The Aboriginal Graduate Scheme was launched, to provide an opportunity for the University to attract Aboriginal graduates to our workforce. Each graduate rotates through a range of business areas to develop their skill set and is supported by our Aboriginal Staff Network with individualised development and mentoring plans.

UniSA College was created to provide alternative pathways to degree qualifications for Aboriginal and other students.


The Aboriginal Content in Undergraduate Programs(ACUP) commenced, with a commitment that all students experience accessible Aboriginal content at some point in their program. UniSA academics continue to develop innovative pedagogies and curricula that engage Aboriginal knowledges and deepen the understanding gained by students of this two-way pproach to learning.

The David Unaipon College of Indigenous Education and Research (DUCIER) was established, consolidating the former Unaipon School, Indigenous Support Unit and Nunga Research.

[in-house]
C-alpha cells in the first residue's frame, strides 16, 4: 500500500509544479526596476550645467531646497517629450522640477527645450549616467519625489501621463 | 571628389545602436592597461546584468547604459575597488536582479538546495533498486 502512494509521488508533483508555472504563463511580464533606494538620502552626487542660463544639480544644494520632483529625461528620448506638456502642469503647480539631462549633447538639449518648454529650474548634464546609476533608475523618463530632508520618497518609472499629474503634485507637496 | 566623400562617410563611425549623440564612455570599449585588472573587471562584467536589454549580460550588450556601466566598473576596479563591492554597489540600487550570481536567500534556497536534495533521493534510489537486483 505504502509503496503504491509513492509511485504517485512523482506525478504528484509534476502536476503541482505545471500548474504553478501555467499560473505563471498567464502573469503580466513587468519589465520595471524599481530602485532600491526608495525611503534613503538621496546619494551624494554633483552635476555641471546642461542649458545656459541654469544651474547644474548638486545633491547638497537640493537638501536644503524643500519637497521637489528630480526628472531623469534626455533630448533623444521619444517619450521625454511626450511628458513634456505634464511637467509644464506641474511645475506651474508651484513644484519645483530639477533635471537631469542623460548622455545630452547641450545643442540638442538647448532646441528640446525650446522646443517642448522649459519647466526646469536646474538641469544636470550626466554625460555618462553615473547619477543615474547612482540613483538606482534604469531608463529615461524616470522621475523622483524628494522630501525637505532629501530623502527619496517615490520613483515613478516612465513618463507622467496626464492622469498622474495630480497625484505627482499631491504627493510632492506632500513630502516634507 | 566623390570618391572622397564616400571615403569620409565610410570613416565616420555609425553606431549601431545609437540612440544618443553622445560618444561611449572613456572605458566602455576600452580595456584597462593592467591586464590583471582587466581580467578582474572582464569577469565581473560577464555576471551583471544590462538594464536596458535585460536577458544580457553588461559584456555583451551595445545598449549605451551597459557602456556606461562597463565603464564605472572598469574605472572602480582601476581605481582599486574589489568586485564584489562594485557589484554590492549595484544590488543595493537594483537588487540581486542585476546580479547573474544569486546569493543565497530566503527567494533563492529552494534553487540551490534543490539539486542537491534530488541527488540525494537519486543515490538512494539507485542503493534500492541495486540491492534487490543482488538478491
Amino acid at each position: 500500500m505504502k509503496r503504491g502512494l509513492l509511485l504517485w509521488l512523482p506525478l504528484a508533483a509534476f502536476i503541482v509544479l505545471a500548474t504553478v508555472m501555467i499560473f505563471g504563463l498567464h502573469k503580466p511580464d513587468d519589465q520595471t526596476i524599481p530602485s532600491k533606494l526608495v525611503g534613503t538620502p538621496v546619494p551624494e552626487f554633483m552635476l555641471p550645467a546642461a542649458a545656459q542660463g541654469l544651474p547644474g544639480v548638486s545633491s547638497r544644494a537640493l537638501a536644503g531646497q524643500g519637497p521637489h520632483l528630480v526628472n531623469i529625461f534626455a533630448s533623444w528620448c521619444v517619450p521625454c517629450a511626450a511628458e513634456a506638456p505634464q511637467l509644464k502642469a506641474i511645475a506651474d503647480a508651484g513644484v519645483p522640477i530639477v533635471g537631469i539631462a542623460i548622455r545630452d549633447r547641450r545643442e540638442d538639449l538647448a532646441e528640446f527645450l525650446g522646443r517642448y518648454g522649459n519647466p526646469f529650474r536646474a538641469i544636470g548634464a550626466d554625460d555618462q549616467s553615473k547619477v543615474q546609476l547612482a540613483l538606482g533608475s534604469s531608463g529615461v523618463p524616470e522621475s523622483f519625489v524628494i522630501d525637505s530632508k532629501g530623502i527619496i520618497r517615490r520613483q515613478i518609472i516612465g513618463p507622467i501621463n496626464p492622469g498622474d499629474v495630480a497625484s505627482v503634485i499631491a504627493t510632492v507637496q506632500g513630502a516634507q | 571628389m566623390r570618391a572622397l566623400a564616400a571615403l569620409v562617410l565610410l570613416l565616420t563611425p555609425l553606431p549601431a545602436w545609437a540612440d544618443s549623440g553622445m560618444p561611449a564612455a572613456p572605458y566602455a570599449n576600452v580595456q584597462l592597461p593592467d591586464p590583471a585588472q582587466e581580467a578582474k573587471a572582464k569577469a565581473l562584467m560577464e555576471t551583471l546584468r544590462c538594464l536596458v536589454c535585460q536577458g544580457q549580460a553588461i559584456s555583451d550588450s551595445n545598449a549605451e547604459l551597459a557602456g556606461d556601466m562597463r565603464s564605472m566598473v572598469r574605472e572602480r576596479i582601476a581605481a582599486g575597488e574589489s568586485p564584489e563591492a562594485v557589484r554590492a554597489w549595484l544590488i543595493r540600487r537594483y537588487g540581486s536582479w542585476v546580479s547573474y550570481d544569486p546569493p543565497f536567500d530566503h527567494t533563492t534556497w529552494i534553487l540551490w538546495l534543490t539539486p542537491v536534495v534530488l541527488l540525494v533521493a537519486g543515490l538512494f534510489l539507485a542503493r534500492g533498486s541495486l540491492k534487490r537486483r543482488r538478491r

The Gavin Wanganeen Aboriginal Scholarship was established. The goal of the scholarship was to support disadvantaged Aboriginal students undertake a university degree; and particularly, was aimed at students who hold a strong desire to succeed and give back to their communities.

Gavin Wanganeen, Port Adelaide and Essendon champion


The University’s Indigenous Employment Strategy was one of the first introduced in the nation. The strategy continues to set ambitious targets to progress employment opportunities for Aboriginal Peoples, as both professional and academic staff.


A full-time Aboriginal and Torres Strait Islander employment position was established.


The Aboriginal and Torres Strait Islander employment scheme was released.

Professor Mary Ann Bin-Sallik, Dean of the College of Indigenous Education & Research, and Pro Vice Chancellor: Education, Arts & Social Sciences, Professor Michael Rowan, unveil the Magill Campus Reconciliation stone, 1997.